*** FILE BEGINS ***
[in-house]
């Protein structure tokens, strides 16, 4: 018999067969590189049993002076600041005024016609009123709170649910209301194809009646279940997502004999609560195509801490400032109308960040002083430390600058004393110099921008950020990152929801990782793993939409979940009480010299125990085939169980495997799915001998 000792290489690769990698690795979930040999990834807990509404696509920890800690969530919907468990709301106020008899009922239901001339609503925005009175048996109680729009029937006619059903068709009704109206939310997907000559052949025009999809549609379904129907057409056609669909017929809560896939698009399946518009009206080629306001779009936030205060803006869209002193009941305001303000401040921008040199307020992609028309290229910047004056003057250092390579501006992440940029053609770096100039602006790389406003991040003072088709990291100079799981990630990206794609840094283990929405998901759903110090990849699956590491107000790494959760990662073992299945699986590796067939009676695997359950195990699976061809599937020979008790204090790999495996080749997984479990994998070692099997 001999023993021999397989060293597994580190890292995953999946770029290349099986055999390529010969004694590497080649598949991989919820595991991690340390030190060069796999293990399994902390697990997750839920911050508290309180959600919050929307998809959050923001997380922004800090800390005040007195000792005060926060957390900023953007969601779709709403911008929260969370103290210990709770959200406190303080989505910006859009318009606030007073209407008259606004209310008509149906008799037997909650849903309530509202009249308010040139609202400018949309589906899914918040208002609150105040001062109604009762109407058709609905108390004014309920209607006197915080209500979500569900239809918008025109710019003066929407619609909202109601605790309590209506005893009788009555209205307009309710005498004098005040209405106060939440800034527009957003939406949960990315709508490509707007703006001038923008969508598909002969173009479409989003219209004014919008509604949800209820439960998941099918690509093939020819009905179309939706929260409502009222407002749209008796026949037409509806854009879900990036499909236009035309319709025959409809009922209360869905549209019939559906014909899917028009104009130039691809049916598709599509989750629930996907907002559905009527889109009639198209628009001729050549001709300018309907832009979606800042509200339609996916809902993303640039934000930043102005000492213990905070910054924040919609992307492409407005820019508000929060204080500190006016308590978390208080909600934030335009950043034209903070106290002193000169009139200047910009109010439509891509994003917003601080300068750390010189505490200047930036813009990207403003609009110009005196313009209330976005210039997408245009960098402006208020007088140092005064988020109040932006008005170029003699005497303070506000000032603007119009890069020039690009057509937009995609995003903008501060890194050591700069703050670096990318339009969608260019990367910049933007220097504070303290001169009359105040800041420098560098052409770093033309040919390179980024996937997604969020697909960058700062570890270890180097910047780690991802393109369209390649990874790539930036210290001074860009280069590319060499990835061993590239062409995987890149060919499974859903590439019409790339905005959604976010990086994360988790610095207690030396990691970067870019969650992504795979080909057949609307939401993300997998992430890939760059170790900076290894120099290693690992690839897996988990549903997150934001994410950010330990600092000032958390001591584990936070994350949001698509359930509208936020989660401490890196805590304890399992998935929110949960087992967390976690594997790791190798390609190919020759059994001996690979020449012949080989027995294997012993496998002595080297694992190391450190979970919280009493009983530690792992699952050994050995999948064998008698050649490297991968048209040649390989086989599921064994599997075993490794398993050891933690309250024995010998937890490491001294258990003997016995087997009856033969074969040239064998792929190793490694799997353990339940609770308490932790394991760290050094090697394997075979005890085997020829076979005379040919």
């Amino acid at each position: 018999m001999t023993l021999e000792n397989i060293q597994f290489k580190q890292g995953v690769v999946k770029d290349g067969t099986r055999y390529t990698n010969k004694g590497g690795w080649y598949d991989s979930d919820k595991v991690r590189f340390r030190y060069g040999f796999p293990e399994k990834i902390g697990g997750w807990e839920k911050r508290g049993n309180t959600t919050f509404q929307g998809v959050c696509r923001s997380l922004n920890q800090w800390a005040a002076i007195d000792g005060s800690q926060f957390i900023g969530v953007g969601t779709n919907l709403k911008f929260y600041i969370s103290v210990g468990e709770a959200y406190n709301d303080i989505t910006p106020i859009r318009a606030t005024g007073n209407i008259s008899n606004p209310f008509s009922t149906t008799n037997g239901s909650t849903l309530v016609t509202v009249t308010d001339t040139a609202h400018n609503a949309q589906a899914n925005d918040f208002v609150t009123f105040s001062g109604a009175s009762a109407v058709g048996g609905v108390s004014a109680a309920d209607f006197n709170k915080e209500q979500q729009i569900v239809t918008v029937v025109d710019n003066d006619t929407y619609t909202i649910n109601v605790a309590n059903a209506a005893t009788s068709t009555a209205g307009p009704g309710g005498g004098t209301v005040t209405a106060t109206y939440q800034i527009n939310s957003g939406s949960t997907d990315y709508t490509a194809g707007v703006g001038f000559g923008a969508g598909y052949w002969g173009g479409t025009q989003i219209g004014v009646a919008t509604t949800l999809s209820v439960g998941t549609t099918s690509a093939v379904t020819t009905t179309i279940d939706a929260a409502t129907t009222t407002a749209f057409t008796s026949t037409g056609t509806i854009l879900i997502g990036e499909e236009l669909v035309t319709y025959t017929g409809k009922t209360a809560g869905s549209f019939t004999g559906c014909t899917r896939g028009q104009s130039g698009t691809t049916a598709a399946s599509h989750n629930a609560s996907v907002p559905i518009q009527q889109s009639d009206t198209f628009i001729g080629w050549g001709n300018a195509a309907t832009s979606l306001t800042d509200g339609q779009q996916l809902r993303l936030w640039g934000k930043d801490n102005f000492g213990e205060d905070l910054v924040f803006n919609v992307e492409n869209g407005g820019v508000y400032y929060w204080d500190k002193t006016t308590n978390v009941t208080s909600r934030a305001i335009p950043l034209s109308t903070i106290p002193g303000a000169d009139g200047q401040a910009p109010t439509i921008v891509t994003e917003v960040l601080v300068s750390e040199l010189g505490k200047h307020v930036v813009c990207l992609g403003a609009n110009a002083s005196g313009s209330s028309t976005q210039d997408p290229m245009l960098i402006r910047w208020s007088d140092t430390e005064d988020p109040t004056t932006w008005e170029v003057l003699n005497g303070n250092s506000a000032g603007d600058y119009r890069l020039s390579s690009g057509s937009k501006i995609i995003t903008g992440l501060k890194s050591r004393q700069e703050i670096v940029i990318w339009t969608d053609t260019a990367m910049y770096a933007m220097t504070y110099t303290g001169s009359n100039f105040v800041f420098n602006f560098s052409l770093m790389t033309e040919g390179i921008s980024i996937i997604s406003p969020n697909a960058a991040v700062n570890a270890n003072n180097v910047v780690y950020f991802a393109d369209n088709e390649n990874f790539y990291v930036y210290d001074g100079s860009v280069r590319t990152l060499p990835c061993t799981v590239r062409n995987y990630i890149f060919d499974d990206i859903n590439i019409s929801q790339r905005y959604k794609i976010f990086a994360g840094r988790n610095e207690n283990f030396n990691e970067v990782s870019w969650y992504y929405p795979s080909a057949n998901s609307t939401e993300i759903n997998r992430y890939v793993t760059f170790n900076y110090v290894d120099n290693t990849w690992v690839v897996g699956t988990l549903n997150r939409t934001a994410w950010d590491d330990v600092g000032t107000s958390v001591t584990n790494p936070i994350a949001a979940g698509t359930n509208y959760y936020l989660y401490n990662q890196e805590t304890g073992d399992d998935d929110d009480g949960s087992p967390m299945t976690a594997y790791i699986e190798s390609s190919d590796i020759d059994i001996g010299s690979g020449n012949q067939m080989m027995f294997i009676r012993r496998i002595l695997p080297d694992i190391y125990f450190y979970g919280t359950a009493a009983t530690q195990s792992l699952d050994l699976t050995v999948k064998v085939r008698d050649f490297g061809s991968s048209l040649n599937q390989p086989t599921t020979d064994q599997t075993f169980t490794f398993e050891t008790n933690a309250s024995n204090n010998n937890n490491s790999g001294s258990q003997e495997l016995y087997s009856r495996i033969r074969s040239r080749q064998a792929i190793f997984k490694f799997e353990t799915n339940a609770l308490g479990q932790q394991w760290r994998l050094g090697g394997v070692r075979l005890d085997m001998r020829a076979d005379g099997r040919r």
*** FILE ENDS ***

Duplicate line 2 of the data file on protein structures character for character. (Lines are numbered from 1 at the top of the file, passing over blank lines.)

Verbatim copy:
């Protein structure tokens, strides 16, 4: 018999067969590189049993002076600041005024016609009123709170649910209301194809009646279940997502004999609560195509801490400032109308960040002083430390600058004393110099921008950020990152929801990782793993939409979940009480010299125990085939169980495997799915001998 000792290489690769990698690795979930040999990834807990509404696509920890800690969530919907468990709301106020008899009922239901001339609503925005009175048996109680729009029937006619059903068709009704109206939310997907000559052949025009999809549609379904129907057409056609669909017929809560896939698009399946518009009206080629306001779009936030205060803006869209002193009941305001303000401040921008040199307020992609028309290229910047004056003057250092390579501006992440940029053609770096100039602006790389406003991040003072088709990291100079799981990630990206794609840094283990929405998901759903110090990849699956590491107000790494959760990662073992299945699986590796067939009676695997359950195990699976061809599937020979008790204090790999495996080749997984479990994998070692099997 001999023993021999397989060293597994580190890292995953999946770029290349099986055999390529010969004694590497080649598949991989919820595991991690340390030190060069796999293990399994902390697990997750839920911050508290309180959600919050929307998809959050923001997380922004800090800390005040007195000792005060926060957390900023953007969601779709709403911008929260969370103290210990709770959200406190303080989505910006859009318009606030007073209407008259606004209310008509149906008799037997909650849903309530509202009249308010040139609202400018949309589906899914918040208002609150105040001062109604009762109407058709609905108390004014309920209607006197915080209500979500569900239809918008025109710019003066929407619609909202109601605790309590209506005893009788009555209205307009309710005498004098005040209405106060939440800034527009957003939406949960990315709508490509707007703006001038923008969508598909002969173009479409989003219209004014919008509604949800209820439960998941099918690509093939020819009905179309939706929260409502009222407002749209008796026949037409509806854009879900990036499909236009035309319709025959409809009922209360869905549209019939559906014909899917028009104009130039691809049916598709599509989750629930996907907002559905009527889109009639198209628009001729050549001709300018309907832009979606800042509200339609996916809902993303640039934000930043102005000492213990905070910054924040919609992307492409407005820019508000929060204080500190006016308590978390208080909600934030335009950043034209903070106290002193000169009139200047910009109010439509891509994003917003601080300068750390010189505490200047930036813009990207403003609009110009005196313009209330976005210039997408245009960098402006208020007088140092005064988020109040932006008005170029003699005497303070506000000032603007119009890069020039690009057509937009995609995003903008501060890194050591700069703050670096990318339009969608260019990367910049933007220097504070303290001169009359105040800041420098560098052409770093033309040919390179980024996937997604969020697909960058700062570890270890180097910047780690991802393109369209390649990874790539930036210290001074860009280069590319060499990835061993590239062409995987890149060919499974859903590439019409790339905005959604976010990086994360988790610095207690030396990691970067870019969650992504795979080909057949609307939401993300997998992430890939760059170790900076290894120099290693690992690839897996988990549903997150934001994410950010330990600092000032958390001591584990936070994350949001698509359930509208936020989660401490890196805590304890399992998935929110949960087992967390976690594997790791190798390609190919020759059994001996690979020449012949080989027995294997012993496998002595080297694992190391450190979970919280009493009983530690792992699952050994050995999948064998008698050649490297991968048209040649390989086989599921064994599997075993490794398993050891933690309250024995010998937890490491001294258990003997016995087997009856033969074969040239064998792929190793490694799997353990339940609770308490932790394991760290050094090697394997075979005890085997020829076979005379040919």